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Sunday, February 25, 2007


Tree Frog with PNW accompaniment

I'm having a lot of fun with frogs lately. This one is available at Lucas Art Gallery in Graham WA.

Wednesday, February 21, 2007

Feather for a Woodbadger

For those of you less familiar with the Boy Scout Leadership training, Woodbadge is some of the best adult leadership training the BSA offers. The training is comparable to business leadership and team-building training that one would find in the corporate world. A Woodbadge class is broken down into Patrols, like a Boy Scout Troop: Beavers, Bobwhites, Foxes, Eagles, Owls, Bears, Buffalo, and Antelope. At the completion of the training, the individuals must then complete a series of goals geared towards his or her position in Scouting. Once this is accomplished, the individual heceives a formal Beading ceremony.

This feather was ordered for a Bobwhite's Beading, which takes place this Saturday.

The feather's natural striping made for some very interesting cloud effects. I'm happy with the interest, color, and sense of depth the Beach Peas in the forground provided. I may be using Beach Peas in a seascape format again soon.

Monday, February 19, 2007



A new feather available at Lucas Art Gallery in Graham, WA.

There will be a Grand reopening of the gallery on March 3rd, to celebrate the completion of the big gallery remodel project. This promises to be a lot of fun, with many artists and patrons onhand.

Monday, February 05, 2007

Commission, completed and approved

I *LOVE* doing these for Scouts! This eagle will soon cross the continent for an Eagle Court of Honor.

Friday, February 02, 2007


My boothspace is forever undergoing subtle evolutions. I always use the ivy garlands now, I like the way they soften those hard lines of the gridwall. I haven't decided yet if I prefer the sheets in front of the grids or behind. The table on the right is where I work -- doing demos throughout a show is great advertising and does wonders to help encourage people into my booth and ask questions. Since doing those high-pressure Quickdraws at Western and Wildlife shows, I don't mind at all when people watch me work or ask questions - as a matter of fact, I enjoy it! Especially kids. Kids are so inquisitive, and love to look through the desktop magnifier to see a current featherwork really close. I'm sure this space will undergo many more changes as I learn, but for now this setup works pretty well.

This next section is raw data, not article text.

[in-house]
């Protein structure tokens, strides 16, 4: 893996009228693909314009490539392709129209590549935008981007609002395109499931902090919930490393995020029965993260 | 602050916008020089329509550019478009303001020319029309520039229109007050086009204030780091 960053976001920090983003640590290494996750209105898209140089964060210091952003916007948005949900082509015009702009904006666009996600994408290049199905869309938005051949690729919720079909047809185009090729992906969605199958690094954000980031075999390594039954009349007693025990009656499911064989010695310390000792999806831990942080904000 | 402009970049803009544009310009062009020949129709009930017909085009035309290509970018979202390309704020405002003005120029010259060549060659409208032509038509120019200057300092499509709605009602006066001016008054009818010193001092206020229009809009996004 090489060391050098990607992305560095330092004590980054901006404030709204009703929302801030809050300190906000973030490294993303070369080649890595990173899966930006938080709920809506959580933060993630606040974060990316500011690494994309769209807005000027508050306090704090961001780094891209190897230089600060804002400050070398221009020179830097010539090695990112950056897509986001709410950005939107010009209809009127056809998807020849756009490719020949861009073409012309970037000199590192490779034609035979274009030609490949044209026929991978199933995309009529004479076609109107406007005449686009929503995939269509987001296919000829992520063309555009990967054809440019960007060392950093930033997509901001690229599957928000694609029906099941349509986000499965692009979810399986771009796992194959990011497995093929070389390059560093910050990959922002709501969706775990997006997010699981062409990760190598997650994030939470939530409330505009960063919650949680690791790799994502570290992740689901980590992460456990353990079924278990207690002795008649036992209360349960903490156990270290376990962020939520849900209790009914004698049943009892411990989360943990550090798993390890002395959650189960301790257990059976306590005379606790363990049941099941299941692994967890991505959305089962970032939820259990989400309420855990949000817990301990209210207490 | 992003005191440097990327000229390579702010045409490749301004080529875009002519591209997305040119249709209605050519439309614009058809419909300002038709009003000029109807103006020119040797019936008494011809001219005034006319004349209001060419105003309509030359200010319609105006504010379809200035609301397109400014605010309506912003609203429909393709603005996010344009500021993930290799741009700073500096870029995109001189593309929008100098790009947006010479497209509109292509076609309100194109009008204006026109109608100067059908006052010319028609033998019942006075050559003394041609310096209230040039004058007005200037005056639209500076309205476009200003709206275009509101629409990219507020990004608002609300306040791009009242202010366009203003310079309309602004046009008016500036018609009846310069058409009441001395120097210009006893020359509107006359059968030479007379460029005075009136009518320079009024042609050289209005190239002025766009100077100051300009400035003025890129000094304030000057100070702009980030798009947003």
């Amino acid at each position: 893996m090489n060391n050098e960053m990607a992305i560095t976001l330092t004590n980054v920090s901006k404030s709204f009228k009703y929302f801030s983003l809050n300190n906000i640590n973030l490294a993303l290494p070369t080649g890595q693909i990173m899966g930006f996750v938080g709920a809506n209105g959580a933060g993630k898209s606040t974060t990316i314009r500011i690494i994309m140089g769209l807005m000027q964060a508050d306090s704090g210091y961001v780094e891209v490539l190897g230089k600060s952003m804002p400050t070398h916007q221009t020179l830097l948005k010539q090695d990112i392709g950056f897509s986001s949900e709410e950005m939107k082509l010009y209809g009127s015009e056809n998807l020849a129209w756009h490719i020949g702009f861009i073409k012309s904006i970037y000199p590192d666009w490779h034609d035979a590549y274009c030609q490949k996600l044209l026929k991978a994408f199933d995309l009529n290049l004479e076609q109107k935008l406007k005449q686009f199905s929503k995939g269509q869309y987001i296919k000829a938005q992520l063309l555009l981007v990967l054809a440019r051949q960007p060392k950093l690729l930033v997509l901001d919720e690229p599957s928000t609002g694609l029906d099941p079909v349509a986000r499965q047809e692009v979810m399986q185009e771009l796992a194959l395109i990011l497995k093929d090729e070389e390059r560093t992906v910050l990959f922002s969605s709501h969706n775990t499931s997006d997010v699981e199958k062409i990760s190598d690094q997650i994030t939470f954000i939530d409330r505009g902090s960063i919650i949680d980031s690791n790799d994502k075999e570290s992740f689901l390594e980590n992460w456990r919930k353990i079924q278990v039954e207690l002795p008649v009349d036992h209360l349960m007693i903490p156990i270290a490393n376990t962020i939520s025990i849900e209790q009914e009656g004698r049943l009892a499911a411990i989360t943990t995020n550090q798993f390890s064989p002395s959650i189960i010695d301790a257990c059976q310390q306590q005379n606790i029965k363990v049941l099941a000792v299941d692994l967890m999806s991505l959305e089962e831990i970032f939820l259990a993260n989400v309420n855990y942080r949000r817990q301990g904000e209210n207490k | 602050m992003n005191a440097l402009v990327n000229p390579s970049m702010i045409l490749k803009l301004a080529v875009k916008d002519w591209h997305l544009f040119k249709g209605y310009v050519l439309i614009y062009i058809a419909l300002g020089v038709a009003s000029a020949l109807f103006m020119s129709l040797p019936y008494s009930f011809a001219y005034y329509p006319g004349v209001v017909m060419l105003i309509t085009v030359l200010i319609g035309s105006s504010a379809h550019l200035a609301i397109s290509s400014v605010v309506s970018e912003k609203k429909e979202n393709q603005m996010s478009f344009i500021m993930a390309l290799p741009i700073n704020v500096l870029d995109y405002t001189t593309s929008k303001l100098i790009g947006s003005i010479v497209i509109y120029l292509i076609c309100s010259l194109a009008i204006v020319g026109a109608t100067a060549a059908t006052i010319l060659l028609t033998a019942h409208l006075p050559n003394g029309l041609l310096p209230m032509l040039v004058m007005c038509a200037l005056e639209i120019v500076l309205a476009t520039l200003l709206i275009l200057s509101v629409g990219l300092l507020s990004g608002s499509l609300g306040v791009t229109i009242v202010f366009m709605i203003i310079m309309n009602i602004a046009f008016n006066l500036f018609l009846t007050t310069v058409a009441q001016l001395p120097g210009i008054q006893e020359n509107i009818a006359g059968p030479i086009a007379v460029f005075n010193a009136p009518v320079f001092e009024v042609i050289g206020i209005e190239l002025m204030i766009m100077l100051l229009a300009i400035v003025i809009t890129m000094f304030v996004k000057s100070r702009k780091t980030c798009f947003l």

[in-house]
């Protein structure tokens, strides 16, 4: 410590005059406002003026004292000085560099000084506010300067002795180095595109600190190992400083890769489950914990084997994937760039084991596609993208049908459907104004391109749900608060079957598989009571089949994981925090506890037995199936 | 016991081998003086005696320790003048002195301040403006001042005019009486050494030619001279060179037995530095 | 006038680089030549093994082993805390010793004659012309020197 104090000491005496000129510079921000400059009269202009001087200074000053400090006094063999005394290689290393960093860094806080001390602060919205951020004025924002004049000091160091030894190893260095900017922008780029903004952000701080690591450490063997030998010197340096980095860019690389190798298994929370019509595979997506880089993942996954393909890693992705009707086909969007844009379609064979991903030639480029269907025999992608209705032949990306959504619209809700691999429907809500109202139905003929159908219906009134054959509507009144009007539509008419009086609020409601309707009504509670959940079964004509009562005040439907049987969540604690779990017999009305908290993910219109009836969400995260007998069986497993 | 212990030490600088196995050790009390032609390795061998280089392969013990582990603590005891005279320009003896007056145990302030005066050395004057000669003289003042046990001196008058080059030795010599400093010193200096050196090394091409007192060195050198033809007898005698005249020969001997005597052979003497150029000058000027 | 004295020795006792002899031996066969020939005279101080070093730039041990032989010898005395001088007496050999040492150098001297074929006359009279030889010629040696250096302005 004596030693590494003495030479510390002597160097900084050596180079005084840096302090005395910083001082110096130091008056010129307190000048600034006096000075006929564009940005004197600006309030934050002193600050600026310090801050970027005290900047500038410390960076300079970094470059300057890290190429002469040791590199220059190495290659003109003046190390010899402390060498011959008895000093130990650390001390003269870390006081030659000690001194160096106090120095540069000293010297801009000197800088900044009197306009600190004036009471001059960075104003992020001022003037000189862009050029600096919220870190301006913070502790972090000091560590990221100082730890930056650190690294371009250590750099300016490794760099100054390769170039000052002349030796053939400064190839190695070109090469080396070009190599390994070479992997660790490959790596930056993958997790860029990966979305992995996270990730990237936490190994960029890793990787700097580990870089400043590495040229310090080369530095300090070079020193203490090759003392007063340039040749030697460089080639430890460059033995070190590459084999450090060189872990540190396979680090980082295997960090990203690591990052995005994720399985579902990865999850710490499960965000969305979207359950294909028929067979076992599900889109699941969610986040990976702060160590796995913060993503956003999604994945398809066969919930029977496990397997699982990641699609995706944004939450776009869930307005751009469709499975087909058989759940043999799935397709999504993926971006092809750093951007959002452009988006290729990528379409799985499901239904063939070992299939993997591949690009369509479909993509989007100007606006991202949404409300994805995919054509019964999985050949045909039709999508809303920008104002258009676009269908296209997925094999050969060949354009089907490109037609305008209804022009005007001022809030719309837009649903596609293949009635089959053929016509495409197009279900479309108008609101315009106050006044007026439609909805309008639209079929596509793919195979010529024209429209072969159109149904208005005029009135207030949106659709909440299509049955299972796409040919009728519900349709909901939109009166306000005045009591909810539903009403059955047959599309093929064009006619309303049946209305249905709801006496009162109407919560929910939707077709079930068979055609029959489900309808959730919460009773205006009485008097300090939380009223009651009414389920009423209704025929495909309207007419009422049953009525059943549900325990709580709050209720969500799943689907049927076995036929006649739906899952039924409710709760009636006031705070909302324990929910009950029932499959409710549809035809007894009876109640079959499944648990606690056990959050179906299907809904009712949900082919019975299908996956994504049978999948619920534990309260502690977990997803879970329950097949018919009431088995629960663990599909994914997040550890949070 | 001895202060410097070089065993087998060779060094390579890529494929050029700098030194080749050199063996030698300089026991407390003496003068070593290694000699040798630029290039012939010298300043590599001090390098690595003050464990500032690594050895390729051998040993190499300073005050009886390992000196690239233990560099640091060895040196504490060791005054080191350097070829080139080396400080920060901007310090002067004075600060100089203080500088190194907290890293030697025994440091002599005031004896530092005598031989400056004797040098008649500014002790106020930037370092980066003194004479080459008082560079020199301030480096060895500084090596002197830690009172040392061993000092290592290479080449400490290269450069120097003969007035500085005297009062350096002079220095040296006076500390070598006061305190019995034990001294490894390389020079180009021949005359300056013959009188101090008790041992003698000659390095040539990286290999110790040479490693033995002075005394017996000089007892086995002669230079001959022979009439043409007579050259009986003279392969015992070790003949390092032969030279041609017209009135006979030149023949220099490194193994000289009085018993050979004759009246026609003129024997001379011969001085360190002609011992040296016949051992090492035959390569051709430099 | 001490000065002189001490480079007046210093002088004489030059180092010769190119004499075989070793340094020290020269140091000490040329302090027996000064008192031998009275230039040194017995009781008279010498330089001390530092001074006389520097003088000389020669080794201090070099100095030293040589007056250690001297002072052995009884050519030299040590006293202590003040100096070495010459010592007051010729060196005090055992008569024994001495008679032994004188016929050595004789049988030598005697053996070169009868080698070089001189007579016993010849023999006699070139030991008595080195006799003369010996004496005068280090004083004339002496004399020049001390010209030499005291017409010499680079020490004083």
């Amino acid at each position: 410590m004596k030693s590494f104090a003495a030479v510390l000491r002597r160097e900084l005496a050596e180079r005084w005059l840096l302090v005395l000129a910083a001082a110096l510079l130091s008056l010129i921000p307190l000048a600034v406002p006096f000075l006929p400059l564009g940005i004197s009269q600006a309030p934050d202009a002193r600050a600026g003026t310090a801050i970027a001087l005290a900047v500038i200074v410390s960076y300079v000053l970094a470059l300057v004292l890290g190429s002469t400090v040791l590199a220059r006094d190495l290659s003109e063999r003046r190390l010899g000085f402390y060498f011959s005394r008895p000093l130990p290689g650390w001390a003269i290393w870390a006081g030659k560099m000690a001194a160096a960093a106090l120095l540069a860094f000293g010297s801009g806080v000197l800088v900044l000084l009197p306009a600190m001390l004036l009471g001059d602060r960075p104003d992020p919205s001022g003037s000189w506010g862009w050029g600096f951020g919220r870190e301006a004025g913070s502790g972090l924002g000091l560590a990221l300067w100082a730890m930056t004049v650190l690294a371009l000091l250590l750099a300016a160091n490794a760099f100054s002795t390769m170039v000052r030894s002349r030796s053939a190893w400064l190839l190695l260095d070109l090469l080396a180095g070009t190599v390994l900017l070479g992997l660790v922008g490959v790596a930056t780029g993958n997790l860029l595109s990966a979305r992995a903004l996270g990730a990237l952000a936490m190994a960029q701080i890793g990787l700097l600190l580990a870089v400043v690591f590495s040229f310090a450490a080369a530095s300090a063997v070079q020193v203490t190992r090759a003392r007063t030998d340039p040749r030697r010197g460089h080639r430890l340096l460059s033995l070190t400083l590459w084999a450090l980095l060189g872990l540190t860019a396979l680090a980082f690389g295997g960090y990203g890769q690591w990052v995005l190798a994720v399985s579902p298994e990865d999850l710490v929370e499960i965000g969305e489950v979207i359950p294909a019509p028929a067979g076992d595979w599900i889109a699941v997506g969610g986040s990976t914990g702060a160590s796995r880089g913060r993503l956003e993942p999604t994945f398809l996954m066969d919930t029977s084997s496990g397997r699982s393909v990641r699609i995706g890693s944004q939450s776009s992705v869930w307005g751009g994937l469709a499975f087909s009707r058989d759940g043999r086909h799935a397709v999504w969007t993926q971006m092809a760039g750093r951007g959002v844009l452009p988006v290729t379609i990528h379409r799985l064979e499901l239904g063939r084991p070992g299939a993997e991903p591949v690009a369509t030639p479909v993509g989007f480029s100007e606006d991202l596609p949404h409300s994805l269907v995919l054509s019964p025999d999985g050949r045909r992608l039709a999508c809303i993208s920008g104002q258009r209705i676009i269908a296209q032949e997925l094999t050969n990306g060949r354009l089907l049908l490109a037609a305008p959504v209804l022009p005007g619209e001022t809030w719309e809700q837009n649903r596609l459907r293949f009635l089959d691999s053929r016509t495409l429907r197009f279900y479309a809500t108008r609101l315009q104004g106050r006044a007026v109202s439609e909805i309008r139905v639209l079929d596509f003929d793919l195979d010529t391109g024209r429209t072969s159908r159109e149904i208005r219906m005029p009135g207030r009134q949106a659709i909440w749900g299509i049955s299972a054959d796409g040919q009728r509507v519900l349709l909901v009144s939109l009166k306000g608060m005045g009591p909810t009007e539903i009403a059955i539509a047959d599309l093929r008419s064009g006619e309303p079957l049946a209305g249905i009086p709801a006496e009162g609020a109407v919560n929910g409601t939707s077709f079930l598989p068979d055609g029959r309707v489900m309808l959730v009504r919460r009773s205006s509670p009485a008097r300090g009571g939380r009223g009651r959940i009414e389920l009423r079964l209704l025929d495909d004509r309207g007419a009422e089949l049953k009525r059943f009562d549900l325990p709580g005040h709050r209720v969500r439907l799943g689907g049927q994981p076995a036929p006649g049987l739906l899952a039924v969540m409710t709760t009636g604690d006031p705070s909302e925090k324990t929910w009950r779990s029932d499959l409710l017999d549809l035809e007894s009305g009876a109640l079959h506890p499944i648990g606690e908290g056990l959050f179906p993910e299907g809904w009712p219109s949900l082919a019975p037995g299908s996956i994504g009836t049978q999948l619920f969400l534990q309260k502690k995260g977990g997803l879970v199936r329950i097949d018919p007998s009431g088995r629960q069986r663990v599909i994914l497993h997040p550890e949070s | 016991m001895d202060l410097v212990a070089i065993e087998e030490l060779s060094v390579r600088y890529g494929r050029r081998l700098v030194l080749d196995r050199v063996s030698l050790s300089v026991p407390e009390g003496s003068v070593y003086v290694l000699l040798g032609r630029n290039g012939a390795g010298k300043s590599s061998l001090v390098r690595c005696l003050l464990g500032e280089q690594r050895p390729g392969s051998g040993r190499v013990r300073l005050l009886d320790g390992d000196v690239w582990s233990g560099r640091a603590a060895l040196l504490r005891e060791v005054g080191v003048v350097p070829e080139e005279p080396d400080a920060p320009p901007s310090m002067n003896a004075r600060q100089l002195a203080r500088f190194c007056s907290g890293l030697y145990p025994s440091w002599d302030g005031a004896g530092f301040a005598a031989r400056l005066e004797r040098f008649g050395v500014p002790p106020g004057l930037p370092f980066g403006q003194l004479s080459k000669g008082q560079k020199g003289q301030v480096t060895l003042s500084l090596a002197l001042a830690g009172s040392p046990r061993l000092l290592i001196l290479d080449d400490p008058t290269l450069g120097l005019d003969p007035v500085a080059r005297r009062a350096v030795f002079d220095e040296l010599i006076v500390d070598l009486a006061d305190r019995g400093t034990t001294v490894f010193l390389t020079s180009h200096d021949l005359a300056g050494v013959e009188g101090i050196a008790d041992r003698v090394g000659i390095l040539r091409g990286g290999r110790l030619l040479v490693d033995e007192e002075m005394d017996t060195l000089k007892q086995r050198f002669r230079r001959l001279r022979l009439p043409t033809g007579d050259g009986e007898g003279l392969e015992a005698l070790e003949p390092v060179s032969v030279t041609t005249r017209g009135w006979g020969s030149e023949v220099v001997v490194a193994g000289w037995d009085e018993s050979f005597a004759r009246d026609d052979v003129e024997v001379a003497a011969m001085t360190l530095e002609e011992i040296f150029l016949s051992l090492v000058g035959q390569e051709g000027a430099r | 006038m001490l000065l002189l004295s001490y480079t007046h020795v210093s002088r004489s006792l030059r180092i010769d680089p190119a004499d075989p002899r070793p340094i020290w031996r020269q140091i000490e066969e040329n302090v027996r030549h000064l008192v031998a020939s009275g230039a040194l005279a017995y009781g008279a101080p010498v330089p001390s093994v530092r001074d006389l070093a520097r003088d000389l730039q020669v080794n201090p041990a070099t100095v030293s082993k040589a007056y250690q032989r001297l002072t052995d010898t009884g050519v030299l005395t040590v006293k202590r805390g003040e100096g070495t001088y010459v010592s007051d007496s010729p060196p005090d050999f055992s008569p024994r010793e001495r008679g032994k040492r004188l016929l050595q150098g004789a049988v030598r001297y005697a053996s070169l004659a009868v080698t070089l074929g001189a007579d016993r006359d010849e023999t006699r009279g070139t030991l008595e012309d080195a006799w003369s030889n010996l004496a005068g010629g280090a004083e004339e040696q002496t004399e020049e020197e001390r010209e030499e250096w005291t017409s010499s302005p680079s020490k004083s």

Thursday, February 01, 2007

Gallery rotations: keep it fresh!

Something struck me at Bonnie Kahn's Wild West Gallery. When we talked over the matters of my exhibiting there and she selected the works she wanted to start with, she said something I had not heard a gallery owner say before: that she keeps all artwork on a 3-month rotation. Now this is Gallery #7 that I have signed on with, and it's the first time I've heard of one doing that. What a novel idea! I'm sure many others do it, I just haven't encountered it before.

And when you think about it, it only makes sense. If something isn't moving at a particular venue over a period of time, the chances of it moving at all begin to deteriorate. Patrons will get bored looking at it. They may even deem that the artist is not very collectible if the same art is hanging there in the same place, month after month. And if the gallery has many such artists who have works that aren't moving, there will be less draw for the patrons to come in and visit at all.

I have made it a practice to rotate works in and out of galleries. I'll be honest, sometimes these rotations of mine coincide with big shows or back-to-back shows, with a panicked me trying to fill my booth, and then afterwards bringing works back to the galleries from which I borrowed, and having them hand-pick what they wish to display. But whether it's a matter of borrowing for shows or a simple matter of rotation, the end results are the same: the works are swapped regularly, and what I have on display at each venue stays fresh.

If something doesn't move at one venue, it very well may move quickly at another. It really all depends on the audience. I've learned that while generalities work to an extent, when it comes right down to individual subject matter there just isn't any way to guess what will attract whom. there is no science, only educated guesses.

So keeping to a regular rotation of one's work benefits all - the artist, the gallery, and the patron. Keep it fresh!